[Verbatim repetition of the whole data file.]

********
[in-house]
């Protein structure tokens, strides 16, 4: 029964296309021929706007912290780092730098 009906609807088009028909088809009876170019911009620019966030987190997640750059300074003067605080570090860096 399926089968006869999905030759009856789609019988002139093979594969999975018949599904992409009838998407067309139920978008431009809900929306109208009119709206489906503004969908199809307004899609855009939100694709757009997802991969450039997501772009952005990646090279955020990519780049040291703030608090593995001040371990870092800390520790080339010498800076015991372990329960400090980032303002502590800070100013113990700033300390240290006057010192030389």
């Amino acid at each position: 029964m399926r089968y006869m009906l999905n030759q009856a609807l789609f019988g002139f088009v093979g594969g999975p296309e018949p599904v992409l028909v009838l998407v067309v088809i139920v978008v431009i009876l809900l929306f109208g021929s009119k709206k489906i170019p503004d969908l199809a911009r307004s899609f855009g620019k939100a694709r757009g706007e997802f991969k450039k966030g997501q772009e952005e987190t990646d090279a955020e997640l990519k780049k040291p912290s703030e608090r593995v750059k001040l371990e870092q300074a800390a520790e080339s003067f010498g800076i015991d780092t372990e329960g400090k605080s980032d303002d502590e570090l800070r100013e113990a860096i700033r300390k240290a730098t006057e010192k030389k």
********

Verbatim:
[in-house]
């Protein structure tokens, strides 16, 4: 029964296309021929706007912290780092730098 009906609807088009028909088809009876170019911009620019966030987190997640750059300074003067605080570090860096 399926089968006869999905030759009856789609019988002139093979594969999975018949599904992409009838998407067309139920978008431009809900929306109208009119709206489906503004969908199809307004899609855009939100694709757009997802991969450039997501772009952005990646090279955020990519780049040291703030608090593995001040371990870092800390520790080339010498800076015991372990329960400090980032303002502590800070100013113990700033300390240290006057010192030389």
């Amino acid at each position: 029964m399926r089968y006869m009906l999905n030759q009856a609807l789609f019988g002139f088009v093979g594969g999975p296309e018949p599904v992409l028909v009838l998407v067309v088809i139920v978008v431009i009876l809900l929306f109208g021929s009119k709206k489906i170019p503004d969908l199809a911009r307004s899609f855009g620019k939100a694709r757009g706007e997802f991969k450039k966030g997501q772009e952005e987190t990646d090279a955020e997640l990519k780049k040291p912290s703030e608090r593995v750059k001040l371990e870092q300074a800390a520790e080339s003067f010498g800076i015991d780092t372990e329960g400090k605080s980032d303002d502590e570090l800070r100013e113990a860096i700033r300390k240290a730098t006057e010192k030389k």